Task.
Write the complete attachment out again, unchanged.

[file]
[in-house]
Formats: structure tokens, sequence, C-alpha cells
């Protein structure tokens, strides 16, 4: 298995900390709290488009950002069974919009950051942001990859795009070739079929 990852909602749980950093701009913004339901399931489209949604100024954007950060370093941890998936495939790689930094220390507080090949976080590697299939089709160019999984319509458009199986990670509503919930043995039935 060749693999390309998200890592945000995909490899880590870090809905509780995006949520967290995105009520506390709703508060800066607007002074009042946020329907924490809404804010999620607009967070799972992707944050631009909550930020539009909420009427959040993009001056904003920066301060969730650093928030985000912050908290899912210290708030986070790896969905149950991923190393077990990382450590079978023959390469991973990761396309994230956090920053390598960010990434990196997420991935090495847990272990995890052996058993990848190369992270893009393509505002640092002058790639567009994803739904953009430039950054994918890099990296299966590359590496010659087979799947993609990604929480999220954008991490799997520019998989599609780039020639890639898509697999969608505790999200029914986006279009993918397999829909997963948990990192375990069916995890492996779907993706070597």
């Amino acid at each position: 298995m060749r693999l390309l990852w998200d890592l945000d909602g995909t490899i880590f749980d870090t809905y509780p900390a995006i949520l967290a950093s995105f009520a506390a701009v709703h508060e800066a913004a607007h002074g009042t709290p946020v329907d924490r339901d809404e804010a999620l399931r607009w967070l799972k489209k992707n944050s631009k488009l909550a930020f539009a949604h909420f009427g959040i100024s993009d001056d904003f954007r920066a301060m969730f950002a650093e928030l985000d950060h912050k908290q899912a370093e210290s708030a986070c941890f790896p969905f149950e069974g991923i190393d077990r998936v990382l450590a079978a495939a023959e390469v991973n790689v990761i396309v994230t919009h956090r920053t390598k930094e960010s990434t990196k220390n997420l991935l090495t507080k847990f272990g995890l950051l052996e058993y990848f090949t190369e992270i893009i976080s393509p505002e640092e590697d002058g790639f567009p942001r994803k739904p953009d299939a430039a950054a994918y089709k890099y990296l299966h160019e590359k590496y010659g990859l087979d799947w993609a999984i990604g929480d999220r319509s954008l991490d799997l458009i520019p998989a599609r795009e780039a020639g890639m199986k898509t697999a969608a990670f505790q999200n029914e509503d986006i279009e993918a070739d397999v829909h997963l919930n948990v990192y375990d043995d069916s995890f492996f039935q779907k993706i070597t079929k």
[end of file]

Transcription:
[in-house]
Formats: structure tokens, sequence, C-alpha cells
């Protein structure tokens, strides 16, 4: 298995900390709290488009950002069974919009950051942001990859795009070739079929 990852909602749980950093701009913004339901399931489209949604100024954007950060370093941890998936495939790689930094220390507080090949976080590697299939089709160019999984319509458009199986990670509503919930043995039935 060749693999390309998200890592945000995909490899880590870090809905509780995006949520967290995105009520506390709703508060800066607007002074009042946020329907924490809404804010999620607009967070799972992707944050631009909550930020539009909420009427959040993009001056904003920066301060969730650093928030985000912050908290899912210290708030986070790896969905149950991923190393077990990382450590079978023959390469991973990761396309994230956090920053390598960010990434990196997420991935090495847990272990995890052996058993990848190369992270893009393509505002640092002058790639567009994803739904953009430039950054994918890099990296299966590359590496010659087979799947993609990604929480999220954008991490799997520019998989599609780039020639890639898509697999969608505790999200029914986006279009993918397999829909997963948990990192375990069916995890492996779907993706070597």
């Amino acid at each position: 298995m060749r693999l390309l990852w998200d890592l945000d909602g995909t490899i880590f749980d870090t809905y509780p900390a995006i949520l967290a950093s995105f009520a506390a701009v709703h508060e800066a913004a607007h002074g009042t709290p946020v329907d924490r339901d809404e804010a999620l399931r607009w967070l799972k489209k992707n944050s631009k488009l909550a930020f539009a949604h909420f009427g959040i100024s993009d001056d904003f954007r920066a301060m969730f950002a650093e928030l985000d950060h912050k908290q899912a370093e210290s708030a986070c941890f790896p969905f149950e069974g991923i190393d077990r998936v990382l450590a079978a495939a023959e390469v991973n790689v990761i396309v994230t919009h956090r920053t390598k930094e960010s990434t990196k220390n997420l991935l090495t507080k847990f272990g995890l950051l052996e058993y990848f090949t190369e992270i893009i976080s393509p505002e640092e590697d002058g790639f567009p942001r994803k739904p953009d299939a430039a950054a994918y089709k890099y990296l299966h160019e590359k590496y010659g990859l087979d799947w993609a999984i990604g929480d999220r319509s954008l991490d799997l458009i520019p998989a599609r795009e780039a020639g890639m199986k898509t697999a969608a990670f505790q999200n029914e509503d986006i279009e993918a070739d397999v829909h997963l919930n948990v990192y375990d043995d069916s995890f492996f039935q779907k993706i070597t079929k």